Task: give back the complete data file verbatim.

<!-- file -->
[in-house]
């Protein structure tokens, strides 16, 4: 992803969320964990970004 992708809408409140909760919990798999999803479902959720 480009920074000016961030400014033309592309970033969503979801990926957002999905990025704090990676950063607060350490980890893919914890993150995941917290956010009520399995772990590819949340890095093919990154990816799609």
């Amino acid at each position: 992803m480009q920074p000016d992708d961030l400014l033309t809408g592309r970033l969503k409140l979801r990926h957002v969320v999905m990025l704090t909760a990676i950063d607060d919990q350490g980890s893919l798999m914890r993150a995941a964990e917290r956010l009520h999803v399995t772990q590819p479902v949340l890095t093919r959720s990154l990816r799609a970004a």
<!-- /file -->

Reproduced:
[in-house]
């Protein structure tokens, strides 16, 4: 992803969320964990970004 992708809408409140909760919990798999999803479902959720 480009920074000016961030400014033309592309970033969503979801990926957002999905990025704090990676950063607060350490980890893919914890993150995941917290956010009520399995772990590819949340890095093919990154990816799609």
């Amino acid at each position: 992803m480009q920074p000016d992708d961030l400014l033309t809408g592309r970033l969503k409140l979801r990926h957002v969320v999905m990025l704090t909760a990676i950063d607060d919990q350490g980890s893919l798999m914890r993150a995941a964990e917290r956010l009520h999803v399995t772990q590819p479902v949340l890095t093919r959720s990154l990816r799609a970004a």